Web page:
Resentful of a new conservatory director obsessed with contemporary composers, the next year, Grimaud withdrew from the conservatory and set out on her own. Playing the Liszt E-Flat Concerto, she debuted in February of 1987 with the Orchestre de Paris, directed by Daniel Barenboim. When she felt unduly pressured to learn a work for a concert, she didn’t hesitate to refuse. Fortunately, an appealing invitation to Gidon Kremer’s Lockenhaus Festival in Austria paired her in four-handed performance with Martha Argerich. From the venture, Grimaud released a live recording of
Born in 1969 in Aix-en-Provence, France.
Began studying piano, 1978; entered Paris Conservatory, 1985; recorded with Denon, 1986; debuted with the Orchestre de Paris, 1987; based her career in Tallahassee, FL, 1991; moved to Westchester County, NY, 1997.
Awards: First prize in student competition, Paris Conservatory, 1986; Grand Prix du Disque, 1986; Concerto of the Year, Cannes MIDEM Festival, 1999.
Addresses: Record company —Atlantic Records, 1290 Avenue of the Americas, New York, NY 10104, phone: (212) 707-2533, website: http:/www.atlantic-records.com.
Schumann’s A-Minor Violin Sonata. Gradually, she worked backwards from Stravinsky and Prokofiev to standard works—Bach and Mozart—the points at which most keyboard performers learn their trade.
Grimaud’s career has taken her across Europe and to North America and the Far East in appearances with the Deutsches Sinfonie-Orchester Berlin, English Chamber Orchestra, London Symphony, Tokyo NHK Symphony, Leipzig Gewandhaus, and Israel Philharmonic. As she matured, she stopped flitting from piece to piece to learn more slowly. Of her approach to individual works, she values time spent away from the piano playing in her head, sometimes in the dark, to create a mental image of each piece. Of her rejection of routine, she explained in Piano & Keyboard, “I like to follow [Claudio] Arrau’s advice about practicing trills with different speeds, articulations, dynamic variations, fingerings, and rhythm always with a beautiful sound.” By retreating from focusing on difficulties, she works out the musical context.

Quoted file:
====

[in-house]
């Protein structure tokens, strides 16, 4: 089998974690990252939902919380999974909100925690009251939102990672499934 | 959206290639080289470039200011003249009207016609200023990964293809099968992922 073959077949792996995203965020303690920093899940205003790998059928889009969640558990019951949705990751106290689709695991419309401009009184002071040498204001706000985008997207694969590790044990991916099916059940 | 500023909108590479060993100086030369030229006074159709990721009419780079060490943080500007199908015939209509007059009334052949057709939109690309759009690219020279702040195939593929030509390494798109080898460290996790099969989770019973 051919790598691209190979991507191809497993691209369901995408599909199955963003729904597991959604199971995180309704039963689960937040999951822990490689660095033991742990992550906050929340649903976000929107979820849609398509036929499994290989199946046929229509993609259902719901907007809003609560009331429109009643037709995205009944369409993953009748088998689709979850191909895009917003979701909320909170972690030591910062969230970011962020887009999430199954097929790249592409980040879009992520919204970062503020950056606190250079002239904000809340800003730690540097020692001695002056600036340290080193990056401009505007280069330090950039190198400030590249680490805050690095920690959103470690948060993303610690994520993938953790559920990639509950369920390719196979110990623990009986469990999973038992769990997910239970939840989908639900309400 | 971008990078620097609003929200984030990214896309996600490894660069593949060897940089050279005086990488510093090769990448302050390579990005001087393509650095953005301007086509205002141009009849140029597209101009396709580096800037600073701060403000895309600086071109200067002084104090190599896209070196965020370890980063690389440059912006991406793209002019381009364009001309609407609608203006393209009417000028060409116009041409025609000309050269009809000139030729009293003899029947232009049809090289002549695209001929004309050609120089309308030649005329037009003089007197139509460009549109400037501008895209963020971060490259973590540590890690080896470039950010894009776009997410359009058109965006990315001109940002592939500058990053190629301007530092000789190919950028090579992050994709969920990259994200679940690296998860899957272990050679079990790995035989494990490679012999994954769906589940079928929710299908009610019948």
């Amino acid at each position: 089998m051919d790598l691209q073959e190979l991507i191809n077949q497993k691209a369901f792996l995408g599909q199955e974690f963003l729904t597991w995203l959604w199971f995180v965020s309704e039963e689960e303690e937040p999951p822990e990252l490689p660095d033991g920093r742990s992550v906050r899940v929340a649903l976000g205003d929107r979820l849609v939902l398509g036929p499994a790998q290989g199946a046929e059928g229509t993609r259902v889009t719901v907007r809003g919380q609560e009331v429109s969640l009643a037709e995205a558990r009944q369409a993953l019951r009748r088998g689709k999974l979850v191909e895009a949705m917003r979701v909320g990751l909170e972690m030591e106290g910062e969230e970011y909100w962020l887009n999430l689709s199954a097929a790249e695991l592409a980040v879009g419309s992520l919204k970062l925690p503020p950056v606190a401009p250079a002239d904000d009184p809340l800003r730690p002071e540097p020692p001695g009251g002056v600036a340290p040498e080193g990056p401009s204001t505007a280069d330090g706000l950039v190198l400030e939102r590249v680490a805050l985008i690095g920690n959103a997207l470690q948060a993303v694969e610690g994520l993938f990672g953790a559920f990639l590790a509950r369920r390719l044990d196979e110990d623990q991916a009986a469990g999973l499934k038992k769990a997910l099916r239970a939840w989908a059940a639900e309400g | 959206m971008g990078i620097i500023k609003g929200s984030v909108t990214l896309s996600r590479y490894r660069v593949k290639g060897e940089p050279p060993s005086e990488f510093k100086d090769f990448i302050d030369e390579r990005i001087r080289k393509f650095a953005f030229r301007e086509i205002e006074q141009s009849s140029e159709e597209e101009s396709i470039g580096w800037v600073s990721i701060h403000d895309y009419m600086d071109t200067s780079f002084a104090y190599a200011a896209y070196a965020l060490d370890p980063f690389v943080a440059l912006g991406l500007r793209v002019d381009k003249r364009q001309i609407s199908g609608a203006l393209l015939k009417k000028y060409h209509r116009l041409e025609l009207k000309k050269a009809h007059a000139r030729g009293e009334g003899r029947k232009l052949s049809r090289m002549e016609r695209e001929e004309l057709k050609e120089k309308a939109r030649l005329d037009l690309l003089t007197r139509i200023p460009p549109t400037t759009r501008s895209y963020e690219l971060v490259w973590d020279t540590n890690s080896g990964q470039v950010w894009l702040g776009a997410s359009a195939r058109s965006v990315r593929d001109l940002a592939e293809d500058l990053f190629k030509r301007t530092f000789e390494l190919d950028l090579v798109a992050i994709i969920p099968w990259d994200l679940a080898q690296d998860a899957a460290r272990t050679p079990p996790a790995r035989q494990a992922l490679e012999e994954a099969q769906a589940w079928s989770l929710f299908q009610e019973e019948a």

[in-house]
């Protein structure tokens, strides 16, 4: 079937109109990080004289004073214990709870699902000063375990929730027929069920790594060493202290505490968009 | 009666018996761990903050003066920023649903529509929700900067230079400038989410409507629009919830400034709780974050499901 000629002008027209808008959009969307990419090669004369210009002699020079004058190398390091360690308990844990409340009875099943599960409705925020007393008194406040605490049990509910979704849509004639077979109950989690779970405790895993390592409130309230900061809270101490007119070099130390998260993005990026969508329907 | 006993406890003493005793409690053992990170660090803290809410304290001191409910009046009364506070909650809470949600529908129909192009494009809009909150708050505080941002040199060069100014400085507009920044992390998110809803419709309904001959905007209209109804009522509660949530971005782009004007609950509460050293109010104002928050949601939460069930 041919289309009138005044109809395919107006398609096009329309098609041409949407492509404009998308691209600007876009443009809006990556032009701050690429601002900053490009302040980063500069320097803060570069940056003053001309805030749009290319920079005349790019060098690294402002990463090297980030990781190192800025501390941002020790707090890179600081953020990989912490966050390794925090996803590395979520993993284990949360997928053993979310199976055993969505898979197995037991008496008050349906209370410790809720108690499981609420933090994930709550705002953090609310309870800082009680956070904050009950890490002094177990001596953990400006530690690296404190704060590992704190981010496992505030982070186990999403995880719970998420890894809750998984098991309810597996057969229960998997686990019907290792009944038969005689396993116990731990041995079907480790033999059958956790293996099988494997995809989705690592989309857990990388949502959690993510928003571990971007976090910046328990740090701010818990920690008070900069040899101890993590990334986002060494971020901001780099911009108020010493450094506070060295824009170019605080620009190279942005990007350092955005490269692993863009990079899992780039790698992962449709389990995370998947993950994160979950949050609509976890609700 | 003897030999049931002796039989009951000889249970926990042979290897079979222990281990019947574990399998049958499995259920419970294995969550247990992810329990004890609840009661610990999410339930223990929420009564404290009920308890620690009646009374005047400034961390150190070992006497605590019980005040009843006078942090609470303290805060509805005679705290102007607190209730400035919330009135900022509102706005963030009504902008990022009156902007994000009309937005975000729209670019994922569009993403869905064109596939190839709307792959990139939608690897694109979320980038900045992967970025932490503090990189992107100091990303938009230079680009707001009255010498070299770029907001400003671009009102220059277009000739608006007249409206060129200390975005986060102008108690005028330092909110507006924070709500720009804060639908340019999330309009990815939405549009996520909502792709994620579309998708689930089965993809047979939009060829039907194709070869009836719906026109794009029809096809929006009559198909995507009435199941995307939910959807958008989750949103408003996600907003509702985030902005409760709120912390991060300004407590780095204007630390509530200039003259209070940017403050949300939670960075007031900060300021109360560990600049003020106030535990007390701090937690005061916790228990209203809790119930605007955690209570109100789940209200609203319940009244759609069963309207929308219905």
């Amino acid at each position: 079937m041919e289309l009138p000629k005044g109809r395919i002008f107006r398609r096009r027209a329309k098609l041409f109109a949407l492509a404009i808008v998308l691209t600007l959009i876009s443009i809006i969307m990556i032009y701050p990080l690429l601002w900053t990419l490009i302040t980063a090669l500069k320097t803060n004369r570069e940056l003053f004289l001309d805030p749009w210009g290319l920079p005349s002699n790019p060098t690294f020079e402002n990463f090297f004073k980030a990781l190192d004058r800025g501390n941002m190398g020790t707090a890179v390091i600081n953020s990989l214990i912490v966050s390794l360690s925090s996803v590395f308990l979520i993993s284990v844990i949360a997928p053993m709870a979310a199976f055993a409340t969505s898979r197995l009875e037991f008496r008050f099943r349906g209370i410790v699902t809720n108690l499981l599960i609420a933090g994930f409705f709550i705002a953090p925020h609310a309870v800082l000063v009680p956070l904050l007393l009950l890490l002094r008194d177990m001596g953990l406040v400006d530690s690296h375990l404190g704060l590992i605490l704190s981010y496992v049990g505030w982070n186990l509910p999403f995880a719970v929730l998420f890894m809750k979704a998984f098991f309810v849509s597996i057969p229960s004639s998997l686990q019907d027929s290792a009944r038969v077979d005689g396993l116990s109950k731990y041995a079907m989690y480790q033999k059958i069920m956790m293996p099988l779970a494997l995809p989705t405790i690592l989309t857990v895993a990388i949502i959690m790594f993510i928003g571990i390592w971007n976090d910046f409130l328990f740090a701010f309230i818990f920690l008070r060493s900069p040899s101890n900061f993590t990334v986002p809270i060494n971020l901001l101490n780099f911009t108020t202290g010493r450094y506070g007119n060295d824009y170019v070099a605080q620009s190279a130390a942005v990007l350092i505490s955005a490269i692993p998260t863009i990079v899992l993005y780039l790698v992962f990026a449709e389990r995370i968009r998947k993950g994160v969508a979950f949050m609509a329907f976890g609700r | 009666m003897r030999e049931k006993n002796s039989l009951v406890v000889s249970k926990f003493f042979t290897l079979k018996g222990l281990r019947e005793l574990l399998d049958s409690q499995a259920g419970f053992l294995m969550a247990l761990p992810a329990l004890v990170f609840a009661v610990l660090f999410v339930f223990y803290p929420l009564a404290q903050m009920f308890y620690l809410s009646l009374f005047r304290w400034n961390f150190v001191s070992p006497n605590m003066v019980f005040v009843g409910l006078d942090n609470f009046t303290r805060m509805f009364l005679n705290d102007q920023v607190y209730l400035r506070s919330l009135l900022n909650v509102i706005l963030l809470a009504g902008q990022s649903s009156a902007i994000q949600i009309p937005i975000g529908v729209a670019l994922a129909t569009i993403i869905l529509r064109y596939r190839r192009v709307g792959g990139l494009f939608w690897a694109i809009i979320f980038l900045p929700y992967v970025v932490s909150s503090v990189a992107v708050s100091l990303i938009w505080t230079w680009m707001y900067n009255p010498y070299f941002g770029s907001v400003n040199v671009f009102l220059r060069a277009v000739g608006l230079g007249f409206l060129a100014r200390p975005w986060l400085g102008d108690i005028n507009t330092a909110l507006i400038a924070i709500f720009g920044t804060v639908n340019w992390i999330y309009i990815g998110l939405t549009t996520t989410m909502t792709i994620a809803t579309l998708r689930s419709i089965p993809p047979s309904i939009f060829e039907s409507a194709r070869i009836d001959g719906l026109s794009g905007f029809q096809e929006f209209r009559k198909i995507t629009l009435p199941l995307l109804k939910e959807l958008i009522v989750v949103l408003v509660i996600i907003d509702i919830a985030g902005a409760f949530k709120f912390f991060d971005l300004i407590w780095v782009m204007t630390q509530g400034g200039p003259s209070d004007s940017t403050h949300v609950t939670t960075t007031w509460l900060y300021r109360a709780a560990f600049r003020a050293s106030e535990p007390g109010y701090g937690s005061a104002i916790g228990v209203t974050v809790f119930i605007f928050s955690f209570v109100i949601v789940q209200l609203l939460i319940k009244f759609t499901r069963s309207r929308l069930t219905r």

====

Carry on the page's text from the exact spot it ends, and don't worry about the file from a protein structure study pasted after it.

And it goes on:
In 1991, Grimaud emigrated to Tallahassee, Florida, to be near a boyfriend who taught bassoon at Florida State University. Of life in the United States, she elaborated in the New York Times, “In America, I enjoy the friendliness, but I can be anonymous.” In 1997, she settled north of New York City in a wooden house on spacious acreage in Westchester County. She obtained a license to raise British Columbian wolves-Apache, Lila, and Lucas—at her farm, a getaway where she could also practice by night and take time for herself between concerts. She expressed her affinity for hybrid dog-wolves because, as she told Piano & Keyboard, they are “free-spirited and inquisitive,” two adjectives that typify her as well.
In summer 1997, Grimaud was the subject of a television documentary filmed in New York. In the interview for Piano & Keyboard conducted a few weeks later, she named Vladimir Horowitz and Glenn Gould as her favorite pianists and surprised interviewer Charles Timbrell with her disdain for the sterility of French music. She explained her rejection for measured French technique, “I always feel like I’m walking on eggshells, that I’m playing it too heavily or perhaps not ‘impressionistically’ enough.”